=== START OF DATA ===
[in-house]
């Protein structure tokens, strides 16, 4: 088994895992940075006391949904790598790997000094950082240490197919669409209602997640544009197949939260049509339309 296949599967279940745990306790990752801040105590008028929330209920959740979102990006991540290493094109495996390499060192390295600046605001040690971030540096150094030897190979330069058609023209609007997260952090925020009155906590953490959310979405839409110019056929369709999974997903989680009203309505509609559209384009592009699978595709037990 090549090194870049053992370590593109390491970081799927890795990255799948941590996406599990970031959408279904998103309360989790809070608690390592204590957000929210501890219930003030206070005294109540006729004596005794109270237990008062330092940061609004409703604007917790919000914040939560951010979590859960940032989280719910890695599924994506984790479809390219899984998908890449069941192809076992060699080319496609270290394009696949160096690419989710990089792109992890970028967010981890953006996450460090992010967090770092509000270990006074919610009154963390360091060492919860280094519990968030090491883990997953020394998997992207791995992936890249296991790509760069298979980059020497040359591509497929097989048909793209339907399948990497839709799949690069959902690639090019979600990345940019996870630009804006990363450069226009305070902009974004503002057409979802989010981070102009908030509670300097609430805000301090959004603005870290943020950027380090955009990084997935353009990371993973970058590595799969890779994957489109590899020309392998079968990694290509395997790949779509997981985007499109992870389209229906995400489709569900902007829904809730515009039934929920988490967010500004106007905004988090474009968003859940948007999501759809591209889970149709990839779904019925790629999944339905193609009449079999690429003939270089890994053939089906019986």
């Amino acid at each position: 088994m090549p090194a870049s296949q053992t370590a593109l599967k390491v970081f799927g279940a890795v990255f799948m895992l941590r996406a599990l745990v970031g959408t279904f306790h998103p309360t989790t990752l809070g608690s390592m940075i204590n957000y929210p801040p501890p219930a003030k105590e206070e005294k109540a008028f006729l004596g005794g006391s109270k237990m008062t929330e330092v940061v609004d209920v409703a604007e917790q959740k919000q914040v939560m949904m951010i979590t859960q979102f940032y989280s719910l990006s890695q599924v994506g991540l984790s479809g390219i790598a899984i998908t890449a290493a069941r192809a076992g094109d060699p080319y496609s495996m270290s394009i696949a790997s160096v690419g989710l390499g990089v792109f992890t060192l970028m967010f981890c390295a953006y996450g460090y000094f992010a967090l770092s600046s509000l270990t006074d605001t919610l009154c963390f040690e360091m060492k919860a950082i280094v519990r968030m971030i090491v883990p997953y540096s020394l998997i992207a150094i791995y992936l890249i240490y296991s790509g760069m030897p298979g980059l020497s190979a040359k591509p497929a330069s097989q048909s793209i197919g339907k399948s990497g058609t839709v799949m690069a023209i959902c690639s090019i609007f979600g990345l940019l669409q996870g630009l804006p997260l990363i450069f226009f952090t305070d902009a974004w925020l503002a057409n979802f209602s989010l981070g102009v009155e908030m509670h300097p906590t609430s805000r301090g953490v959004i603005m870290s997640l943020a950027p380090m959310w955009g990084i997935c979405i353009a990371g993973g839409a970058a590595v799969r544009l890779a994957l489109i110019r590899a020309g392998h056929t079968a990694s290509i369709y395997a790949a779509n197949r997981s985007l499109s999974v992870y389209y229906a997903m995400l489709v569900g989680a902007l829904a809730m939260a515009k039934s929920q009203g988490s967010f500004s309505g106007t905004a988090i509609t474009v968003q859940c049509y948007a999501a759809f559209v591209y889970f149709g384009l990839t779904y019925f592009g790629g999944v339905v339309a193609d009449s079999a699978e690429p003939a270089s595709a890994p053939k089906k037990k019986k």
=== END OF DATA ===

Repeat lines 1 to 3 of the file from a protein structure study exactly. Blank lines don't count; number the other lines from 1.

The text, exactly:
[in-house]
């Protein structure tokens, strides 16, 4: 088994895992940075006391949904790598790997000094950082240490197919669409209602997640544009197949939260049509339309 296949599967279940745990306790990752801040105590008028929330209920959740979102990006991540290493094109495996390499060192390295600046605001040690971030540096150094030897190979330069058609023209609007997260952090925020009155906590953490959310979405839409110019056929369709999974997903989680009203309505509609559209384009592009699978595709037990 090549090194870049053992370590593109390491970081799927890795990255799948941590996406599990970031959408279904998103309360989790809070608690390592204590957000929210501890219930003030206070005294109540006729004596005794109270237990008062330092940061609004409703604007917790919000914040939560951010979590859960940032989280719910890695599924994506984790479809390219899984998908890449069941192809076992060699080319496609270290394009696949160096690419989710990089792109992890970028967010981890953006996450460090992010967090770092509000270990006074919610009154963390360091060492919860280094519990968030090491883990997953020394998997992207791995992936890249296991790509760069298979980059020497040359591509497929097989048909793209339907399948990497839709799949690069959902690639090019979600990345940019996870630009804006990363450069226009305070902009974004503002057409979802989010981070102009908030509670300097609430805000301090959004603005870290943020950027380090955009990084997935353009990371993973970058590595799969890779994957489109590899020309392998079968990694290509395997790949779509997981985007499109992870389209229906995400489709569900902007829904809730515009039934929920988490967010500004106007905004988090474009968003859940948007999501759809591209889970149709990839779904019925790629999944339905193609009449079999690429003939270089890994053939089906019986």
């Amino acid at each position: 088994m090549p090194a870049s296949q053992t370590a593109l599967k390491v970081f799927g279940a890795v990255f799948m895992l941590r996406a599990l745990v970031g959408t279904f306790h998103p309360t989790t990752l809070g608690s390592m940075i204590n957000y929210p801040p501890p219930a003030k105590e206070e005294k109540a008028f006729l004596g005794g006391s109270k237990m008062t929330e330092v940061v609004d209920v409703a604007e917790q959740k919000q914040v939560m949904m951010i979590t859960q979102f940032y989280s719910l990006s890695q599924v994506g991540l984790s479809g390219i790598a899984i998908t890449a290493a069941r192809a076992g094109d060699p080319y496609s495996m270290s394009i696949a790997s160096v690419g989710l390499g990089v792109f992890t060192l970028m967010f981890c390295a953006y996450g460090y000094f992010a967090l770092s600046s509000l270990t006074d605001t919610l009154c963390f040690e360091m060492k919860a950082i280094v519990r968030m971030i090491v883990p997953y540096s020394l998997i992207a150094i791995y992936l890249i240490y296991s790509g760069m030897p298979g980059l020497s190979a040359k591509p497929a330069s097989q048909s793209i197919g339907k399948s990497g058609t839709v799949m690069a023209i959902c690639s090019i609007f979600g990345l940019l669409q996870g630009l804006p997260l990363i450069f226009f952090t305070d902009a974004w925020l503002a057409n979802f209602s989010l981070g102009v009155e908030m509670h300097p906590t609430s805000r301090g953490v959004i603005m870290s997640l943020a950027p380090m959310w955009g990084i997935c979405i353009a990371g993973g839409a970058a590595v799969r544009l890779a994957l489109i110019r590899a020309g392998h056929t079968a990694s290509i369709y395997a790949a779509n197949r997981s985007l499109s999974v992870y389209y229906a997903m995400l489709v569900g989680a902007l829904a809730m939260a515009k039934s929920q009203g988490s967010f500004s309505g106007t905004a988090i509609t474009v968003q859940c049509y948007a999501a759809f559209v591209y889970f149709g384009l990839t779904y019925f592009g790629g999944v339905v339309a193609d009449s079999a699978e690429p003939a270089s595709a890994p053939k089906k037990k019986k």